Last night, we covered Apple's (AAPL) technicals on Mad Money. It was quite an honor to appear on the show! Today, I'd like to elaborate on that discussion, as there were several points that I neglected to mention. (Apple is part of TheStreet's Action Alerts PLUS portfolio.)
Technically, we can view Apple's technicals from two perspectives, or time frames. The weekly chart shows Apple from an investor's perspective, while the daily chart shows the stock from a swing trader's point of view. Both perspectives help form our final analysis.
First, we'll look at the daily chart, where bulls have held the upper hand for the past two years. However, the bears mounted a major counteroffensive last week.
Bears were able to push Apple down to $120, which acted as support (up arrow). That same area acted as resistance late last year (down arrow). The bounce from $120 is a classic example of how resistance, once broken, often becomes support. Despite the pullback, Apple's 200-day moving average (green) remains intact.
As Apple dipped to $120, the stock's relative strength index (RSI) indicator moved into oversold territory for the first time in over two years (red, circled). The oversold condition encouraged buyers to step in, as it signaled that Apple was inexpensive on a relative basis.
Meanwhile, Apple's weekly candlestick chart shows a wicked reversal after a six-week pullback. The long wick on the bottom of last week's candle (arrow) indicates that sellers were burned by the quick turnaround.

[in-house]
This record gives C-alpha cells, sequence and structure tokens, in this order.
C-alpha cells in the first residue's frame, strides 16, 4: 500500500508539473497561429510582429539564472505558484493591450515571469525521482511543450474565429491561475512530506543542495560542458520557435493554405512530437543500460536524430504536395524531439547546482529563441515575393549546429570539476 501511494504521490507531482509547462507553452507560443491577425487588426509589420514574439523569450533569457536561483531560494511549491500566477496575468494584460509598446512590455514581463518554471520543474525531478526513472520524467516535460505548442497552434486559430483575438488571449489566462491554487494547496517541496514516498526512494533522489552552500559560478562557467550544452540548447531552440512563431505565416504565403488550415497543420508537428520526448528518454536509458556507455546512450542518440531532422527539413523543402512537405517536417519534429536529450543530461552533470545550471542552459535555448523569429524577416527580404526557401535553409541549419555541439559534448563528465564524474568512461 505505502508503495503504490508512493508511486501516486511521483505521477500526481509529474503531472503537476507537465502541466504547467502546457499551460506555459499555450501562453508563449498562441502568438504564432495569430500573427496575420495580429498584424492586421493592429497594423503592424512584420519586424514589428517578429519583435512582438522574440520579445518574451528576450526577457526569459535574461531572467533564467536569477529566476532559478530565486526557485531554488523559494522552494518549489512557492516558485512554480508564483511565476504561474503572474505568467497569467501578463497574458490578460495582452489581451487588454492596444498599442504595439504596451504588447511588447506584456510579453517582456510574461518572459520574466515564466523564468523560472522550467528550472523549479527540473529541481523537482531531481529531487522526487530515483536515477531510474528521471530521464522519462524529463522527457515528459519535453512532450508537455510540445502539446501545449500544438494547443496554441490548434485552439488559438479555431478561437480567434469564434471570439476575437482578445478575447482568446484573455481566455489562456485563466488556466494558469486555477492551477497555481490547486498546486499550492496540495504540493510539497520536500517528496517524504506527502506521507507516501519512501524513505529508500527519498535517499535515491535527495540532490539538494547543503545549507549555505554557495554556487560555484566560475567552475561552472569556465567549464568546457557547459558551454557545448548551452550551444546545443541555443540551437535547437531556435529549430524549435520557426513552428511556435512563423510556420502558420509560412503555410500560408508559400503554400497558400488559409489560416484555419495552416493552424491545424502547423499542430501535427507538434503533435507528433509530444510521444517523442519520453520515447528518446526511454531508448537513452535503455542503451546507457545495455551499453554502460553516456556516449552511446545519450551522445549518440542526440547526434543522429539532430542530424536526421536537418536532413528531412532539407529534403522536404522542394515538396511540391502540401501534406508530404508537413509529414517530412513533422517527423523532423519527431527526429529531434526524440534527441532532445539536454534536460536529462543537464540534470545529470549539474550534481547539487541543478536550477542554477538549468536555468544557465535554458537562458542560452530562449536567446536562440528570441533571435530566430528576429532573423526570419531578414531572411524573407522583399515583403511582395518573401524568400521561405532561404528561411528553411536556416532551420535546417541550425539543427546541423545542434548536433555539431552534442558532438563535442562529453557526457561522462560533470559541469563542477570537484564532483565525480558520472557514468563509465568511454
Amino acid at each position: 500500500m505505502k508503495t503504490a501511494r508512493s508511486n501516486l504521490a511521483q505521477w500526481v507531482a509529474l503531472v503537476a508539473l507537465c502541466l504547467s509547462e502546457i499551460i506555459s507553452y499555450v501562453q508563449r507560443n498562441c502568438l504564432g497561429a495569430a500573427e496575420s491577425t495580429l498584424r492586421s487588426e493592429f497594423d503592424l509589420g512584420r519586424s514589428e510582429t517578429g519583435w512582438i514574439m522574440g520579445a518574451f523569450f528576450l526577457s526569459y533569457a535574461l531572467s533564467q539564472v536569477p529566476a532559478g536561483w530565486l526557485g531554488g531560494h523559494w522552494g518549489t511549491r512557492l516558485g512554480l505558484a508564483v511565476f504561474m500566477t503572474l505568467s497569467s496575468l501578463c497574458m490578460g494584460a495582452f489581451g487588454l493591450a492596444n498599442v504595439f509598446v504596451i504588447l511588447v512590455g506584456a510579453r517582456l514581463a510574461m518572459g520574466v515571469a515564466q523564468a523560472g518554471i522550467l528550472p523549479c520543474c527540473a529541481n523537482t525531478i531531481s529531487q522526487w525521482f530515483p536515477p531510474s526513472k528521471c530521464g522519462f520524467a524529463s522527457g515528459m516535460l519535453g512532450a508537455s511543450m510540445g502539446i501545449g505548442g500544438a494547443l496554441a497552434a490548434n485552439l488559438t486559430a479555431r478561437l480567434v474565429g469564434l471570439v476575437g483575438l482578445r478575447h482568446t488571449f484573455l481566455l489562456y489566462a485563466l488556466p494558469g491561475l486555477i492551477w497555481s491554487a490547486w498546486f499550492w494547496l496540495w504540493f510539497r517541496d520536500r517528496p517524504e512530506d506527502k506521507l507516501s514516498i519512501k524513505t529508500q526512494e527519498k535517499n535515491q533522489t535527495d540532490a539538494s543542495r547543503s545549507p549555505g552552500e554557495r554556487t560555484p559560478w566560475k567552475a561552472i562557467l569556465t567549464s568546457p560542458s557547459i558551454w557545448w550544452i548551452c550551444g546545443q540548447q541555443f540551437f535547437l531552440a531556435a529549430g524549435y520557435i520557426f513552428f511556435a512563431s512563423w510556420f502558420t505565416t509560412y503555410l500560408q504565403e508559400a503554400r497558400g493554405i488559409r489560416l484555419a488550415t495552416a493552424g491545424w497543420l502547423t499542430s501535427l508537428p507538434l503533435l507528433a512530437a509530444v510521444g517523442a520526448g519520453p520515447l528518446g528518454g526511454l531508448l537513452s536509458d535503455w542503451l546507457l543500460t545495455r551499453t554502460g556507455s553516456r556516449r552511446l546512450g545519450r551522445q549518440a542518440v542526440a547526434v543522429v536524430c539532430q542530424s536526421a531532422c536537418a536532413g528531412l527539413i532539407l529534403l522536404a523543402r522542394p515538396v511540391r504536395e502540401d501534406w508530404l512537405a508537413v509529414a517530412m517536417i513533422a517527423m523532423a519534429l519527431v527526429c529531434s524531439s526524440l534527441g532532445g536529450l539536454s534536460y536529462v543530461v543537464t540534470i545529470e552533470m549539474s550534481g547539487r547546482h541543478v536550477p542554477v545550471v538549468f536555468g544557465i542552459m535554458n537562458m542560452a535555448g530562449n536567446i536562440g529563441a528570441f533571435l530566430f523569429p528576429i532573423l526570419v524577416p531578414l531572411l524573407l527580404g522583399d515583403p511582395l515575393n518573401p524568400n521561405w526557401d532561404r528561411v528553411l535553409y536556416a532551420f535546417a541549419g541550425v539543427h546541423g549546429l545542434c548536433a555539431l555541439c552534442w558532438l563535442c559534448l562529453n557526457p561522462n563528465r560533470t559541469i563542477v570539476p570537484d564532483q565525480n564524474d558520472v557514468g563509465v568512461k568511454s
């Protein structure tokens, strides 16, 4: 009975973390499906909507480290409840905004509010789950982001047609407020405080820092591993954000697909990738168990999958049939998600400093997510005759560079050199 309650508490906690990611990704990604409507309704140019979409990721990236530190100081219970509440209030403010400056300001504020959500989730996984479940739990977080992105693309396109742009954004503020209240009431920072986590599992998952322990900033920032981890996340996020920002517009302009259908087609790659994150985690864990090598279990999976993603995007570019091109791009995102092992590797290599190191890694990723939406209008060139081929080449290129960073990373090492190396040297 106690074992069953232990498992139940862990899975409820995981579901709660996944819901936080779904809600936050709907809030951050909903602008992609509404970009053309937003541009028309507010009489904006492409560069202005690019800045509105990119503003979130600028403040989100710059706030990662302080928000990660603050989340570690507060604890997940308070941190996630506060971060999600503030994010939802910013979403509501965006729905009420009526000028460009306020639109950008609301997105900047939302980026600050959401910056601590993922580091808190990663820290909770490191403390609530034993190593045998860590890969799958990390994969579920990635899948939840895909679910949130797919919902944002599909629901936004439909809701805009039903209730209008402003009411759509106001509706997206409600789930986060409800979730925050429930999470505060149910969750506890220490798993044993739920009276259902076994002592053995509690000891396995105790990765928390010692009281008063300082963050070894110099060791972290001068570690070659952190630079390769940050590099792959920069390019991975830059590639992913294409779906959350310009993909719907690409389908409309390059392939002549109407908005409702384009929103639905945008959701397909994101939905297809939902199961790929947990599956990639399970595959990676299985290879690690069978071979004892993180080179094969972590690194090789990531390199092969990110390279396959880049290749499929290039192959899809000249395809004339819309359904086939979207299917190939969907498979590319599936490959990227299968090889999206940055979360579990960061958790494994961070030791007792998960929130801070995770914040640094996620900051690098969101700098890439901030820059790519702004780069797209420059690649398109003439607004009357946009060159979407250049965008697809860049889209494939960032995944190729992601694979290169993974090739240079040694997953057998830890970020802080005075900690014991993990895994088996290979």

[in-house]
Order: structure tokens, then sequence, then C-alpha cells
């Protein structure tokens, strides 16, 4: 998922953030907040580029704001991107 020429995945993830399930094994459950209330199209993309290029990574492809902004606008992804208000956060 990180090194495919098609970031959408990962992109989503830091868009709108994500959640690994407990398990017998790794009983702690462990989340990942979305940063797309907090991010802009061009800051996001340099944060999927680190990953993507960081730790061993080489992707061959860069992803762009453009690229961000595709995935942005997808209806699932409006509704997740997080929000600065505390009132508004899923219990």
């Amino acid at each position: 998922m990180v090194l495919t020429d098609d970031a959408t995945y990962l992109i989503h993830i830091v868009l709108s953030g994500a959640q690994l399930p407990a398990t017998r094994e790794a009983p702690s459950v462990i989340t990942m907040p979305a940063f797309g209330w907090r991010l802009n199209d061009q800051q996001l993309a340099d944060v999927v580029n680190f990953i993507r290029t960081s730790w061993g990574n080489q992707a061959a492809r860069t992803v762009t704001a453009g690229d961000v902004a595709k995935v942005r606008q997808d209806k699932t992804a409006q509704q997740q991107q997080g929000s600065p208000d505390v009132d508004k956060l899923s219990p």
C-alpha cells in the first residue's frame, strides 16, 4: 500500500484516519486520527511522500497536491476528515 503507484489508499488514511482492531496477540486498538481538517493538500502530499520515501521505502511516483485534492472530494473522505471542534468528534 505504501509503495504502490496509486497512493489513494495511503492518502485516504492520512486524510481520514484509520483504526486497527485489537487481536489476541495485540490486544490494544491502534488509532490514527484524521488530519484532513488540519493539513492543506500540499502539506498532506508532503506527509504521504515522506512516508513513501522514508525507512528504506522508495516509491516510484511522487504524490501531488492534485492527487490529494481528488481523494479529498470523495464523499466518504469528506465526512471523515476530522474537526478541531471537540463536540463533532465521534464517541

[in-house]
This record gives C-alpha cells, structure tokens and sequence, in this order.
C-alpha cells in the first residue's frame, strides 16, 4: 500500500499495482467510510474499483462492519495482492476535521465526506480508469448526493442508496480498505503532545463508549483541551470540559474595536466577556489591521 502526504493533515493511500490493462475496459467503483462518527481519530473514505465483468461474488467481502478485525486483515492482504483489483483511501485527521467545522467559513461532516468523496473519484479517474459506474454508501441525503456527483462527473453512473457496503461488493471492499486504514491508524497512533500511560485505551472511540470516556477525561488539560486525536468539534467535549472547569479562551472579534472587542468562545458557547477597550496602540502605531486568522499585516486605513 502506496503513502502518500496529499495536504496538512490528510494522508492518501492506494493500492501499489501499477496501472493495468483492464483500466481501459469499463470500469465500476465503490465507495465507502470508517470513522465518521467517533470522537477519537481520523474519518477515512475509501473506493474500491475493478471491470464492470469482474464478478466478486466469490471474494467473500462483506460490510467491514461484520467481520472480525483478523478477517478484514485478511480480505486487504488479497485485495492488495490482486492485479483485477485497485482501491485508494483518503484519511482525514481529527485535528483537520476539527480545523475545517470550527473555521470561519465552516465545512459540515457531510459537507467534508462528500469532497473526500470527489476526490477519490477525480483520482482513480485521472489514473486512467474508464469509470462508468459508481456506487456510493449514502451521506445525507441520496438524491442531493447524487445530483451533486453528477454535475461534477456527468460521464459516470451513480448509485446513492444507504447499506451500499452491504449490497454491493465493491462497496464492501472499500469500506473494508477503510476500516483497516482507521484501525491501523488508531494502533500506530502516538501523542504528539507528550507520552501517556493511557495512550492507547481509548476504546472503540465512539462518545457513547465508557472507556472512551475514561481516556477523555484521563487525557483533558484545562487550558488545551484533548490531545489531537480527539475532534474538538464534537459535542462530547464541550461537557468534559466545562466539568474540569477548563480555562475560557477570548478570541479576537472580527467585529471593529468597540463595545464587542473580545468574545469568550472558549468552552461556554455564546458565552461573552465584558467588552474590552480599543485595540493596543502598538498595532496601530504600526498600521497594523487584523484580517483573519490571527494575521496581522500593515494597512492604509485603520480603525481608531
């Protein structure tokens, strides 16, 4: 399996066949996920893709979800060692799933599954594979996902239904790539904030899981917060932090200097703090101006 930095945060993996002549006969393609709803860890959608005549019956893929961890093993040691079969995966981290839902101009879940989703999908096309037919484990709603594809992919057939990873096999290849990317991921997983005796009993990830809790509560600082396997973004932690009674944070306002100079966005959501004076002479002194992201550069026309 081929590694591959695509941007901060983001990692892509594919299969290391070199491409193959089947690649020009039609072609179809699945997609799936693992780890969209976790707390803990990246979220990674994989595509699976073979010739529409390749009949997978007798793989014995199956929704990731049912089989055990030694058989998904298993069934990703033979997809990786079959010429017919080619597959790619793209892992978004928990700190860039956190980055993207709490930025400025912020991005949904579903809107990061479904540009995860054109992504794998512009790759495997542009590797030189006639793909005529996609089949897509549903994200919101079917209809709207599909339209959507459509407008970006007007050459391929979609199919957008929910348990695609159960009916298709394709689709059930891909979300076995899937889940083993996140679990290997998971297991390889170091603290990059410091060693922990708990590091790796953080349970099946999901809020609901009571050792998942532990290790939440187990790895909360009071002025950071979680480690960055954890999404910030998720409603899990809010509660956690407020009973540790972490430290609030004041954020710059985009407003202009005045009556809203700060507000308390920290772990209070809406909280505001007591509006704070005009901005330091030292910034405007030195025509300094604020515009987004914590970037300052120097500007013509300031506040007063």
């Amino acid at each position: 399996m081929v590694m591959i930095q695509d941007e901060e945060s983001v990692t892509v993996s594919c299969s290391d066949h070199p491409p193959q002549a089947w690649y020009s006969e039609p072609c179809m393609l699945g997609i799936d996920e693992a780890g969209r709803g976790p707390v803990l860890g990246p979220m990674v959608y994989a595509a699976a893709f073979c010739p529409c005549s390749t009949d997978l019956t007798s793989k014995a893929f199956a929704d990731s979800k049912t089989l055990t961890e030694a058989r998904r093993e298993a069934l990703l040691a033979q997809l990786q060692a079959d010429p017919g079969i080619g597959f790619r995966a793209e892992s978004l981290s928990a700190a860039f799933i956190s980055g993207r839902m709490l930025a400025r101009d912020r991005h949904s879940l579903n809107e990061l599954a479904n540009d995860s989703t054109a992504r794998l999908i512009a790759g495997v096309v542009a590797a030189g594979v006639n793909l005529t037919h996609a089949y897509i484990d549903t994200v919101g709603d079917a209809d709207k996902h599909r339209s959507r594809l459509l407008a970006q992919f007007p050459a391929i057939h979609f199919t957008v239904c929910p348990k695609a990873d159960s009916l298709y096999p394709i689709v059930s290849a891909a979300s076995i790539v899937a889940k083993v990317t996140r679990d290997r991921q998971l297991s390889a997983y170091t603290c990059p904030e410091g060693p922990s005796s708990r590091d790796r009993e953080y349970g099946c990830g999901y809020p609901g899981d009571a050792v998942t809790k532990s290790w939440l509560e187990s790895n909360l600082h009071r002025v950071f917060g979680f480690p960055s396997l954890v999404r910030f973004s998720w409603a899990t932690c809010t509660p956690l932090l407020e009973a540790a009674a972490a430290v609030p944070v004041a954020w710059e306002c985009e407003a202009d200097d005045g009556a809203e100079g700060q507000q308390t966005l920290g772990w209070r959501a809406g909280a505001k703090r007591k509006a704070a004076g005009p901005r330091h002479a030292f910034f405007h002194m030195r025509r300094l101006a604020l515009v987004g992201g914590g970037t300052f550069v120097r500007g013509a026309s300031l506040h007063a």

The psychological effect of that wick on sellers is similar to putting your hand on a hot stove; the longer the wick, the hotter the stove. The swift reversal acts as a deterrent to sellers; by removing some sellers from the equation, the candlestick indicates that the path of least resistance is higher. This would be confirmed if this week's candle can manage to close above last week's high of $126.23. Apple is trading slightly above that price as I write.
Apple remains above its 50-week (blue) and 200-week (red) moving averages, indicating that the stock is still in a healthy, long-term uptrend.
In summary, both from a trading and an investing perspective, Apple's outlook remains positive. Sellers who were emboldened by the stock's recent selloff have now been chastened and will likely shift their focus elsewhere. Meanwhile, Apple needs to stay above $120 and maintain its position above its 200-day moving average to keep its rally alive. Apple is scheduled to report earnings on Tuesday after the close.